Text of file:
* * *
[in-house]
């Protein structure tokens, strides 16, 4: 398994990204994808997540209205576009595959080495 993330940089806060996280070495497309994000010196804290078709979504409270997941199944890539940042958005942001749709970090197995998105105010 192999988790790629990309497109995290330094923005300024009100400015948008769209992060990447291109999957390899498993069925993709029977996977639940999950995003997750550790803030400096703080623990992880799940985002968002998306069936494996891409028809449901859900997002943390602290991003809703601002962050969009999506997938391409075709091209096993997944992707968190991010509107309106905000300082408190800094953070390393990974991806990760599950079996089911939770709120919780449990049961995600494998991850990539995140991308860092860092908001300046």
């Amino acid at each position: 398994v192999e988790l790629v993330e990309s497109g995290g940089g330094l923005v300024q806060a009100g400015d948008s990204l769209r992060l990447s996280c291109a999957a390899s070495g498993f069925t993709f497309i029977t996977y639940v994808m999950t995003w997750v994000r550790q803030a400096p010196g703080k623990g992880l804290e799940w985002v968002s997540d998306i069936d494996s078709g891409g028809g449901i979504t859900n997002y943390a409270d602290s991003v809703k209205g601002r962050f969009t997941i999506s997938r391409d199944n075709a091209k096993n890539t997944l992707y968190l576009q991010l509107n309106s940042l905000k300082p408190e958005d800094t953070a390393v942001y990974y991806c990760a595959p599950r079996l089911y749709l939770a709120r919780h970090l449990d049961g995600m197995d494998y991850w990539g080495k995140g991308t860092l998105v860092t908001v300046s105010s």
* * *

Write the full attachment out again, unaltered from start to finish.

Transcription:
[in-house]
């Protein structure tokens, strides 16, 4: 398994990204994808997540209205576009595959080495 993330940089806060996280070495497309994000010196804290078709979504409270997941199944890539940042958005942001749709970090197995998105105010 192999988790790629990309497109995290330094923005300024009100400015948008769209992060990447291109999957390899498993069925993709029977996977639940999950995003997750550790803030400096703080623990992880799940985002968002998306069936494996891409028809449901859900997002943390602290991003809703601002962050969009999506997938391409075709091209096993997944992707968190991010509107309106905000300082408190800094953070390393990974991806990760599950079996089911939770709120919780449990049961995600494998991850990539995140991308860092860092908001300046």
């Amino acid at each position: 398994v192999e988790l790629v993330e990309s497109g995290g940089g330094l923005v300024q806060a009100g400015d948008s990204l769209r992060l990447s996280c291109a999957a390899s070495g498993f069925t993709f497309i029977t996977y639940v994808m999950t995003w997750v994000r550790q803030a400096p010196g703080k623990g992880l804290e799940w985002v968002s997540d998306i069936d494996s078709g891409g028809g449901i979504t859900n997002y943390a409270d602290s991003v809703k209205g601002r962050f969009t997941i999506s997938r391409d199944n075709a091209k096993n890539t997944l992707y968190l576009q991010l509107n309106s940042l905000k300082p408190e958005d800094t953070a390393v942001y990974y991806c990760a595959p599950r079996l089911y749709l939770a709120r919780h970090l449990d049961g995600m197995d494998y991850w990539g080495k995140g991308t860092l998105v860092t908001v300046s105010s």